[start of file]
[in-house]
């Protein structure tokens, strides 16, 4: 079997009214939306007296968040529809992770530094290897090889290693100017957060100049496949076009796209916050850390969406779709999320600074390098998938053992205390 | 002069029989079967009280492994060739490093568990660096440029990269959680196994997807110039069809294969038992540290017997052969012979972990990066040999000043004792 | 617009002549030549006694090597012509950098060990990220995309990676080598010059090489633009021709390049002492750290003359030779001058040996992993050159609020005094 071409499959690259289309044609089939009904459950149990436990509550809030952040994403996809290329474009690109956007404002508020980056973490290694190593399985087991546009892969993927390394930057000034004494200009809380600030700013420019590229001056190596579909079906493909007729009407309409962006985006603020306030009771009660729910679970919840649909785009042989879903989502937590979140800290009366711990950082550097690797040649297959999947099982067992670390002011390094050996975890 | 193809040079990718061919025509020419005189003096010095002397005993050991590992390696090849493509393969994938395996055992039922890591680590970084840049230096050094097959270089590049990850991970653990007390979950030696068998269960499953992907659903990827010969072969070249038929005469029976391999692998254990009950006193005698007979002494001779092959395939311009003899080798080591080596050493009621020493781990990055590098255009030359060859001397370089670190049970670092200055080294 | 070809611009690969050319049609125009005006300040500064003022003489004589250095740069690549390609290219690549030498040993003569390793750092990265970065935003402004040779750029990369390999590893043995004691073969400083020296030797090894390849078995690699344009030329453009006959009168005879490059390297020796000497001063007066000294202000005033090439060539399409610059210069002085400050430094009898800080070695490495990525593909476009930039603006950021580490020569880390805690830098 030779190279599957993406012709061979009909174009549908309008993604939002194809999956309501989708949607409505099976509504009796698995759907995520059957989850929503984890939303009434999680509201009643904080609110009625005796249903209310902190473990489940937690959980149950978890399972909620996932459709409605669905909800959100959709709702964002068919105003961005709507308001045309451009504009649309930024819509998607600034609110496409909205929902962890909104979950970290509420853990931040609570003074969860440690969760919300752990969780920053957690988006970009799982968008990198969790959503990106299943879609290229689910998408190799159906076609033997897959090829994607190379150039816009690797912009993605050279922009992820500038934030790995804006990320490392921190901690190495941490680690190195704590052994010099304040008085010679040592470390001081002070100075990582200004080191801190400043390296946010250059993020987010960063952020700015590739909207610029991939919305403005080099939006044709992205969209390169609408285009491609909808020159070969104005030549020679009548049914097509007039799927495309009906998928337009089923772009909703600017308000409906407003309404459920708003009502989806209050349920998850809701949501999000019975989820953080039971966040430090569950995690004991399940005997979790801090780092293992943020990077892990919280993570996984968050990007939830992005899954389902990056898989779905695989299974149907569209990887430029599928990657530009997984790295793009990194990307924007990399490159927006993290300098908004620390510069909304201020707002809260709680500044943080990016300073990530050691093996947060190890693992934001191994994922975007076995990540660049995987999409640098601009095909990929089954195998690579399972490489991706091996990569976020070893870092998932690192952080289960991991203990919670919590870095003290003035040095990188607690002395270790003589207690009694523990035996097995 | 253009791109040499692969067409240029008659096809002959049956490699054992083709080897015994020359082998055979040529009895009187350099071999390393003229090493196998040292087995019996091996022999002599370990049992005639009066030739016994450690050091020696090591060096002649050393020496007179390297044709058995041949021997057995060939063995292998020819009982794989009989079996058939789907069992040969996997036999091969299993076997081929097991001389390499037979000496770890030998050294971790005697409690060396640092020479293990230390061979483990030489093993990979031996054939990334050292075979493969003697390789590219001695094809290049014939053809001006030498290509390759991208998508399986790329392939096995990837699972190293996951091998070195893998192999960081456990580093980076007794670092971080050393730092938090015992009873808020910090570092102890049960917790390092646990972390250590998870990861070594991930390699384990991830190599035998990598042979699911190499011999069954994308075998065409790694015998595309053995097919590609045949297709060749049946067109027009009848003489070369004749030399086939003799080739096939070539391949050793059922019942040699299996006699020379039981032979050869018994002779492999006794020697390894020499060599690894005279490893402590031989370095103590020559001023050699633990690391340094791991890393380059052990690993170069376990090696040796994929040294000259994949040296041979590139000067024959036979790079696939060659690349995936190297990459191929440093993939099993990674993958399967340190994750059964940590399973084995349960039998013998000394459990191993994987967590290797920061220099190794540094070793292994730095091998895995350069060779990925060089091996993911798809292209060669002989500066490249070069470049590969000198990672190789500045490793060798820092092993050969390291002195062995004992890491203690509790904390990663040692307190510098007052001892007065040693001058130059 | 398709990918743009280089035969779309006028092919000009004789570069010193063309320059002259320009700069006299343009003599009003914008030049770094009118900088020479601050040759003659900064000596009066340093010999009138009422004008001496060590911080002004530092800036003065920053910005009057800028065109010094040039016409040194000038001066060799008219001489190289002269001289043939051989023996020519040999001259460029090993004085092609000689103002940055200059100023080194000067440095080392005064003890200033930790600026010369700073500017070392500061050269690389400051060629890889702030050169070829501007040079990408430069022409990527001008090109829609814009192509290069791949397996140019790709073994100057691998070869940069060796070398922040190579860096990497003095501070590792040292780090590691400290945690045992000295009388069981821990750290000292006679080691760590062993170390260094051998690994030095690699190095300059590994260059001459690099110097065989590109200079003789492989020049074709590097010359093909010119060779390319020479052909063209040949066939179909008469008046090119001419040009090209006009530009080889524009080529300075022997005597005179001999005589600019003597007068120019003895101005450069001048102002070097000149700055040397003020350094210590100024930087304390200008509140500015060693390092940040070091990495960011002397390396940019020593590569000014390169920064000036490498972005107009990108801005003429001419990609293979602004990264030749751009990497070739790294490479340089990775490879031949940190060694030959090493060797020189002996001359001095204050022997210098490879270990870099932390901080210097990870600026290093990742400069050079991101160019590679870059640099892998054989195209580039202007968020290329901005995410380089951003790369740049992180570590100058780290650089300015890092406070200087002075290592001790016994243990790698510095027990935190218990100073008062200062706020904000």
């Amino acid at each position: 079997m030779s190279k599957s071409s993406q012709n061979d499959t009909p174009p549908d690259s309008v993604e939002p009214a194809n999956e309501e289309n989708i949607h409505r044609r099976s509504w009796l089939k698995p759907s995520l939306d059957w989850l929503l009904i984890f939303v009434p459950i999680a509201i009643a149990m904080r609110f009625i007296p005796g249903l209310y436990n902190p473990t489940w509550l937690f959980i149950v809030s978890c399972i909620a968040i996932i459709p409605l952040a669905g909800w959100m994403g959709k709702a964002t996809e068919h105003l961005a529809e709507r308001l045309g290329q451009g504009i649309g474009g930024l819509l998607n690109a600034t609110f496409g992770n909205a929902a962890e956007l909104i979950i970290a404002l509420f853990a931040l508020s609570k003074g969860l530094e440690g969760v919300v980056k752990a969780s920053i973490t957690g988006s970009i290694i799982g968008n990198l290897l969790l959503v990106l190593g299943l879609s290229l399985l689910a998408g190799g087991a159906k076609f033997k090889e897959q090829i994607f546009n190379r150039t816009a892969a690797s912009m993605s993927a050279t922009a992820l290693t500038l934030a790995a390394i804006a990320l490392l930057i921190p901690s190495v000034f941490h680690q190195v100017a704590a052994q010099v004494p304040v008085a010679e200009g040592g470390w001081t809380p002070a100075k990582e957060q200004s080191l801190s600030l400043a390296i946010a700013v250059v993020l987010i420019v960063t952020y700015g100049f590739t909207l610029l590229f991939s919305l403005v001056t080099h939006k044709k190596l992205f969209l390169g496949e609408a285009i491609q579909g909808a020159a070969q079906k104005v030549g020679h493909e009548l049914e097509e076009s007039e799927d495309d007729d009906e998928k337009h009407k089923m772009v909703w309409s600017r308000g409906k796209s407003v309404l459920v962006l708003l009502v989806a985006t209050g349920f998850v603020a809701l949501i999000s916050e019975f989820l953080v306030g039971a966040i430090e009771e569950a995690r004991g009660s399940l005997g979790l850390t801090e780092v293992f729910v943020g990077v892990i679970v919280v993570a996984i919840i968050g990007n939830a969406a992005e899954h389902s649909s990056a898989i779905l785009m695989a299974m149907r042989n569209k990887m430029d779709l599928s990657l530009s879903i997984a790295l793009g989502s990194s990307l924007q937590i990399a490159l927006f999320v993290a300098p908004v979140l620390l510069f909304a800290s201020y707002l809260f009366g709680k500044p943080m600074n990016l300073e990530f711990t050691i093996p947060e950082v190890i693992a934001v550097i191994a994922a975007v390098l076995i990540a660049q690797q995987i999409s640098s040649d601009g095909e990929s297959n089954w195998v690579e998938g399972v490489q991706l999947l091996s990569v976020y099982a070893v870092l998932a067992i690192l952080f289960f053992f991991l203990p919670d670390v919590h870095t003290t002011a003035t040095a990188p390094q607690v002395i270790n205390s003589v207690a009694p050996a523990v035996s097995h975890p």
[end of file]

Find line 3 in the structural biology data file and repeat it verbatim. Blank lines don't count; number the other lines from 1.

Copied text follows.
């Amino acid at each position: 079997m030779s190279k599957s071409s993406q012709n061979d499959t009909p174009p549908d690259s309008v993604e939002p009214a194809n999956e309501e289309n989708i949607h409505r044609r099976s509504w009796l089939k698995p759907s995520l939306d059957w989850l929503l009904i984890f939303v009434p459950i999680a509201i009643a149990m904080r609110f009625i007296p005796g249903l209310y436990n902190p473990t489940w509550l937690f959980i149950v809030s978890c399972i909620a968040i996932i459709p409605l952040a669905g909800w959100m994403g959709k709702a964002t996809e068919h105003l961005a529809e709507r308001l045309g290329q451009g504009i649309g474009g930024l819509l998607n690109a600034t609110f496409g992770n909205a929902a962890e956007l909104i979950i970290a404002l509420f853990a931040l508020s609570k003074g969860l530094e440690g969760v919300v980056k752990a969780s920053i973490t957690g988006s970009i290694i799982g968008n990198l290897l969790l959503v990106l190593g299943l879609s290229l399985l689910a998408g190799g087991a159906k076609f033997k090889e897959q090829i994607f546009n190379r150039t816009a892969a690797s912009m993605s993927a050279t922009a992820l290693t500038l934030a790995a390394i804006a990320l490392l930057i921190p901690s190495v000034f941490h680690q190195v100017a704590a052994q010099v004494p304040v008085a010679e200009g040592g470390w001081t809380p002070a100075k990582e957060q200004s080191l801190s600030l400043a390296i946010a700013v250059v993020l987010i420019v960063t952020y700015g100049f590739t909207l610029l590229f991939s919305l403005v001056t080099h939006k044709k190596l992205f969209l390169g496949e609408a285009i491609q579909g909808a020159a070969q079906k104005v030549g020679h493909e009548l049914e097509e076009s007039e799927d495309d007729d009906e998928k337009h009407k089923m772009v909703w309409s600017r308000g409906k796209s407003v309404l459920v962006l708003l009502v989806a985006t209050g349920f998850v603020a809701l949501i999000s916050e019975f989820l953080v306030g039971a966040i430090e009771e569950a995690r004991g009660s399940l005997g979790l850390t801090e780092v293992f729910v943020g990077v892990i679970v919280v993570a996984i919840i968050g990007n939830a969406a992005e899954h389902s649909s990056a898989i779905l785009m695989a299974m149907r042989n569209k990887m430029d779709l599928s990657l530009s879903i997984a790295l793009g989502s990194s990307l924007q937590i990399a490159l927006f999320v993290a300098p908004v979140l620390l510069f909304a800290s201020y707002l809260f009366g709680k500044p943080m600074n990016l300073e990530f711990t050691i093996p947060e950082v190890i693992a934001v550097i191994a994922a975007v390098l076995i990540a660049q690797q995987i999409s640098s040649d601009g095909e990929s297959n089954w195998v690579e998938g399972v490489q991706l999947l091996s990569v976020y099982a070893v870092l998932a067992i690192l952080f289960f053992f991991l203990p919670d670390v919590h870095t003290t002011a003035t040095a990188p390094q607690v002395i270790n205390s003589v207690a009694p050996a523990v035996s097995h975890p």